Town officials on Tuesday approved a $19,508 contract with an Auburn, Mass.-based company to replace the two pay-to-park machines destroyed by vandals earlier this month at the Talmadge Hill Train Station lot. The “Parkeon Strada BNA PAL” machines from Wescor Parking Controls Inc. will take about eight to 10 weeks to arrive once approved by town funding bodies, Parking Manager Stacy Miltenberg told members of the Board of Selectmen at their regular meeting. One of the machine had its “whole insides taken out” during the vandalism, discovered Sept. 7, Miltenberg said at the meeting, held in Town Hall. “They attempted to break into the other machine, but when they found, I think, that there was not much money in the first, they abandoned the idea of breaking totally into the second machine,” she said. Continue Reading →
The Parking Commission on Tuesday night voted unanimously to uphold a $75 ticket issued to a Fairfield woman who was parked in a crosswalk on Elm Street.
Patricia Hessel told members of the Commission at a special meeting that on July 6, she parked in downtown New Canaan just before noon to go shopping for her business and when she returned to her vehicle 10 minutes later, she found a ticket on her car.
“Apparently, I parked in a crosswalk and I did not realize I did,” she told the Commission at its meeting, held in Town Hall. “I’m not from this town. Our town has big white lines [marking the crosswalk]. I did hesitate a bit, but then I got out of the car, I saw the sign and said to myself, ‘I guess it must be OK because [the arrow on the sign] is pointing both ways… But sure enough, I got a ticket.”
Hessel said that she didn’t take a photo of where her car was parked at the time the ticket was issued but went back at a later date and took a photo “to prove my case.” She presented the photo to the Commission as evidence.
“The big white lines and red bricks [at the crosswalk] didn’t trigger any thoughts?” Commissioner Peter Ogilvie asked.
Hessel replied “no” and reiterated that she was looking for large, white lines similar to what she’s used to seeing at crosswalks in Fairfield.
“The [arrow on the] sign looked like it was pointing both ways, so I’m fighting it,” she said. “Believe me, I will never park there again. Continue Reading →
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Town officials on Tuesday approved an agreement designed to boost commuter parking in New Canaan by 60 spaces through the St. Aloysius Church parking lot. Under a lease agreement that the Board of Selectmen approved by a 3-0 vote, the town will lease the spaces from St. A’s and make them available to commuters through a Cranford, N.J.-based company’s mobile app. Normally the company, Boxcar, works with private property owners who are offering spaces near train stations on a far smaller scale, according to First Selectman Kevin Moynihan. Continue Reading →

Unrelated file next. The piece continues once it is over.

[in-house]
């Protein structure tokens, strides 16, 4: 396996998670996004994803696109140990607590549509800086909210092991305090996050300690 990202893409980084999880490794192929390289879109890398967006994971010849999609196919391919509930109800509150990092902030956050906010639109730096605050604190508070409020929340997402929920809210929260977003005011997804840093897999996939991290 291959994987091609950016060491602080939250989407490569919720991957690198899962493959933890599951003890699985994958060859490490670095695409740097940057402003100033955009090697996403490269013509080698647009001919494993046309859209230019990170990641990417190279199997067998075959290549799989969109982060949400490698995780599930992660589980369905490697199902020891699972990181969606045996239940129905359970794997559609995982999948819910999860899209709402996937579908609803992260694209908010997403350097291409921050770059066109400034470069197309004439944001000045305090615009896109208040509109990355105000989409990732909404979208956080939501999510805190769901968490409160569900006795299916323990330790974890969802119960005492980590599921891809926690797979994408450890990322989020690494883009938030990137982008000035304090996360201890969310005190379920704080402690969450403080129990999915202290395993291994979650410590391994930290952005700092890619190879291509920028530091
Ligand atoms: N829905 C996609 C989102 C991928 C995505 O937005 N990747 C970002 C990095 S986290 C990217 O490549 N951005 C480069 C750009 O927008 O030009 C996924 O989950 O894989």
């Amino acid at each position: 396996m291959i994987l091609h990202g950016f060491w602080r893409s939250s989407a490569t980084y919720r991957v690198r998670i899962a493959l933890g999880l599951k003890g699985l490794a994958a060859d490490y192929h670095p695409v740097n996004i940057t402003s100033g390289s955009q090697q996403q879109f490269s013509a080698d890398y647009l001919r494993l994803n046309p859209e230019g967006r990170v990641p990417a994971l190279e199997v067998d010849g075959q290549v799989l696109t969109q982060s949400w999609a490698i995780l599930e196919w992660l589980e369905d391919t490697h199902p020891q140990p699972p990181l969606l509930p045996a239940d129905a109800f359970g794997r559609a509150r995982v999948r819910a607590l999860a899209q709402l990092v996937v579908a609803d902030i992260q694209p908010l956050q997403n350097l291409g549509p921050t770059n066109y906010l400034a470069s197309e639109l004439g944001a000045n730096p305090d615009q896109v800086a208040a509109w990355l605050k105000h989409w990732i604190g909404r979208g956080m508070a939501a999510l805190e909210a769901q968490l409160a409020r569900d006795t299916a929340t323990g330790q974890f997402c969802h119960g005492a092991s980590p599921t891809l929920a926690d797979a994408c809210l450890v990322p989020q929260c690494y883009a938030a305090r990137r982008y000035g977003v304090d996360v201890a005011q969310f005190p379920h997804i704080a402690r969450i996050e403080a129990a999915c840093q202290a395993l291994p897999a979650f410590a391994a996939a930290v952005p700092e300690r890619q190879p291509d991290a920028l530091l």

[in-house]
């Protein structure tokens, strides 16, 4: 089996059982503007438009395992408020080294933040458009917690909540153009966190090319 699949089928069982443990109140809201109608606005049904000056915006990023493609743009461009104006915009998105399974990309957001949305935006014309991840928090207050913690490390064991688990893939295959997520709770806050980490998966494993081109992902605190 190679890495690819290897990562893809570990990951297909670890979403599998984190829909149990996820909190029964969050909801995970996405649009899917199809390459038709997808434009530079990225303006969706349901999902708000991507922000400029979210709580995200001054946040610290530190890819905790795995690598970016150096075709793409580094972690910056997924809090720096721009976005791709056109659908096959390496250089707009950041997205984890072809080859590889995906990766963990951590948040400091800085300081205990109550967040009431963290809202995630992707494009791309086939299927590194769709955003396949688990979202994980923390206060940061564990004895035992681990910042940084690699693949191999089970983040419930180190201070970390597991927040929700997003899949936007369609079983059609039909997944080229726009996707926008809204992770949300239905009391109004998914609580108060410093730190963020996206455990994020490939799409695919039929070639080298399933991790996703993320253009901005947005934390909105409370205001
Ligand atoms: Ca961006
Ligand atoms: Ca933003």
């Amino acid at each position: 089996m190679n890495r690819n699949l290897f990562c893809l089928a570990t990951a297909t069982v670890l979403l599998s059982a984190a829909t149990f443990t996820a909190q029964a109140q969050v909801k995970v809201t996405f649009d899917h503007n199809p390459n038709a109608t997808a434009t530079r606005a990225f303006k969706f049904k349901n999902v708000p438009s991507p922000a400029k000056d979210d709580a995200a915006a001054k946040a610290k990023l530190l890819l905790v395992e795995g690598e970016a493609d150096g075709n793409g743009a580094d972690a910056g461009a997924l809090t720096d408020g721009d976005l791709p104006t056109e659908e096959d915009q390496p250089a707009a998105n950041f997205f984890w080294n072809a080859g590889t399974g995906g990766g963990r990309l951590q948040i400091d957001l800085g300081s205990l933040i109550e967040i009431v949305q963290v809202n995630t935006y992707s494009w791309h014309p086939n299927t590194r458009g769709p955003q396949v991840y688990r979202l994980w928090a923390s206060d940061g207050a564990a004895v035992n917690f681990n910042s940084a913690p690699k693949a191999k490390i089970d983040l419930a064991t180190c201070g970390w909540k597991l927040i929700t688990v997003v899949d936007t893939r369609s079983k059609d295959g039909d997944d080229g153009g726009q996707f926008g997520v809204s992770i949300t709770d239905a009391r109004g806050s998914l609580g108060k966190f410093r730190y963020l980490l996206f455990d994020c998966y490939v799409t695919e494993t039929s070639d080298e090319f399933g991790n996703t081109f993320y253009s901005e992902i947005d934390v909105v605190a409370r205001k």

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The Parking Commission at its most recent meeting voted 3-2 to void a ticket issued to a New Canaan woman who had parked in a loading zone on Main Street. Elizabeth Zea told the commissioners that when she parked in front of the former Thali building around 9 a.m. on a Saturday in June to get her hair colored, she didn’t see a sign designating the area as a loading zone from 7 to 11 a.m.
“I was gone for about 90 minutes and when I came back I got a ticket and thought, ‘What did I do?’ ” Zea told the Police Commission at its regular meeting, held July 12 at Town Hall.
The only signs Zea saw were for two-hour parking from 11 a.m. to 6 p.m., she said, and what she eventually discovered to be the loading zone sign was hidden behind a hanging basket. “Those darn hanging baskets,” Chairman Keith Richey said. Zea said that she liked flowers but “I really didn’t see the ‘No Parking’ ” designation. Since that specific loading zone has come up a few times at recent meetings of the Commission, the panel spent some time reviewing the history of its designation. Continue Reading →
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Demand for a new type of parking permit serving those who work in downtown New Canaan businesses has been so high that municipal officials are looking to issue more of them. Designed to stop those employees from taking up free spaces on Main and Elm Streets, the 40 permits made available last summer for Morse Court and Park Street Lots (20 apiece) all have been sold and so the town is looking to issue another 10, according to First Selectman Kevin Moynihan. “There is no reason not to just continue to meet that demand,” Moynihan said last week during a media briefing held in his Town Hall office, in response to a question from NewCanaanite.com. The permits cost $438 per year. To help targeted downtown workers afford them, the Parking Bureau may also allow permit-holders to pay quarterly versus annually, Moynihan said. Continue Reading →